The Metropolitan Museum’s rooftop garden overlooking Central Park was created as an outside exhibition space in 1987, with countless artists’ innovations displayed in six-month intervals ever since. It is currently hosting sculptures by Anthony Caro through October
Ava Garden, the penthouse bar at the Dream Hotel on W 55th St. is a
good rooftop drinking option. 230Fifth is a classic Midtown rooftop bar; its searing skyline views have won it numerous awards. Meanwhile, the cool crowd gathers 18 floors up at The Standard Hotel Rooftop on Washington St. in the Meatpacking District.
Tribeca Rooftop, on Desbrosses Street, is a landscaped rooftop garden with Hudson River views that has been rented out for large-scale events like weddings for the past 15 years.
Eagle Street Rooftop Farms - a 6,000 square foot organic vegetable farm on a warehouse in Greenpoint, Brooklyn - was founded by Annie Novak and Ben Flanner in 2009. The Farms operate a small community supported agriculture program and an onsite farm market, and also caters to area restaurants. This summer it will hold free talks on the roof every Sunday. In 2010, Flanner opened Brooklyn Grange, on Northern Boulevard, in Long Island City, Queens. The goal of this commercial organic farm is to connect city people more closely to farms and food production, and to make urban farming a viable enterprise and livelihood. It aims to put more farms on roofs throughout the city and beyond in the future.
New York boasts some of the most spectacular rooftop spaces in the world:
At Park Avenue in the East 60s sits a 3,200–square-foot rooftop modeled on the gardens of Versailles, with separate dining and cocktail terraces and room for 100 guests.
The Silver Residence, on the 76th floor of a Time Warner Center tower, is the highest private rooftop terrace in New York. It’s so high up the considerable amount of furniture, sculptures and plants must be bolted down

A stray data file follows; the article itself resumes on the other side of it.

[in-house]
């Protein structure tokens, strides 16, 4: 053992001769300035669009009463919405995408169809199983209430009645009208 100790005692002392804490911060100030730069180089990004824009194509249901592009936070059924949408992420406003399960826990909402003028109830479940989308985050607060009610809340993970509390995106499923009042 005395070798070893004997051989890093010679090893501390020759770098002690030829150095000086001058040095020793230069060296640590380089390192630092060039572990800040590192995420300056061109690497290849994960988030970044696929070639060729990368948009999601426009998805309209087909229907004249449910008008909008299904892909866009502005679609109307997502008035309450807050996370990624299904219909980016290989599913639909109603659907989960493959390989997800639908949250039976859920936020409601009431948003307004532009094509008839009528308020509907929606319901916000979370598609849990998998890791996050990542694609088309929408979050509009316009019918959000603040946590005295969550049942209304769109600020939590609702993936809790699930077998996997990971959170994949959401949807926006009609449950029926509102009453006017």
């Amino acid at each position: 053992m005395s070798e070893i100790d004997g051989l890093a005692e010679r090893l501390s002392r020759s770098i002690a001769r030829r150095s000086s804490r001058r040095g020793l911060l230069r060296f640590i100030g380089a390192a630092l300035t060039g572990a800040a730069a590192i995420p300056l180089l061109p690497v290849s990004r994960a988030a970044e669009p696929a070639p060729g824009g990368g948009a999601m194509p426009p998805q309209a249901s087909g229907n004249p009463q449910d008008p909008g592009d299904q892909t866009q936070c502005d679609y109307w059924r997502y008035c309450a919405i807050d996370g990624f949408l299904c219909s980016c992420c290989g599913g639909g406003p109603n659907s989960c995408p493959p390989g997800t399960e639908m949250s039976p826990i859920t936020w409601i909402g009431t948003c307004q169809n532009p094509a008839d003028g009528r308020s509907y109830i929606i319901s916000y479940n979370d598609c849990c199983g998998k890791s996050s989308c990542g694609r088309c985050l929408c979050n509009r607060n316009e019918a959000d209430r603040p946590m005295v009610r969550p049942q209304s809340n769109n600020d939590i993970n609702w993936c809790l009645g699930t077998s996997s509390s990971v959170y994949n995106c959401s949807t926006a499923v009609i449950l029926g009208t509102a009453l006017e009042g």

Gotham's roofs going green
Fears of climate change and the search for solutions to the city’s problems with excessive stormwater run-off are combining with the desire of non-profits and the Bloomberg Administration to promote environmentally friendly rooftop use, argues John Coogan of OCV Architects.
Greenroofs - a system of plants growing on a waterproof membrane atop of buildings – are the leading area. OCV designed its first greenroof in 2004 and has completed a dozen more since then.
“It will keep growing because the cost is coming down and the manufacturers of roofs are getting into the game,” said Coogan.
New York City currently lags behind countries like Germany, and other U.S. cities like Chicago, in this innovation. But it is beginning to catch up thanks to tax breaks, grants and ground-level enthusiasm among developers and home-owners, Dwaine Lee, a green infrastructure professional, recently told an audience of affordable housing managers and developers.
Well-known examples are commercial urban farms like Eagle Street, which began on a warehouse roof in Greenpoint in 2009, and Brooklyn Grange, which followed a year later in Long Island City. But alongside this, numerous smaller individual rooftop operations have sprung into life.
“We’re slammed,” said Marni Majorelle, who founded Brooklyn-based Alive Structures in 2007 to help people convert their rooftops into usable spaces.
“There’s a growing demand for green roofs from home-owners and developers,” she said. “I see it as part of people’s plans – so many architects now include it. It’s a new chapter for New York.”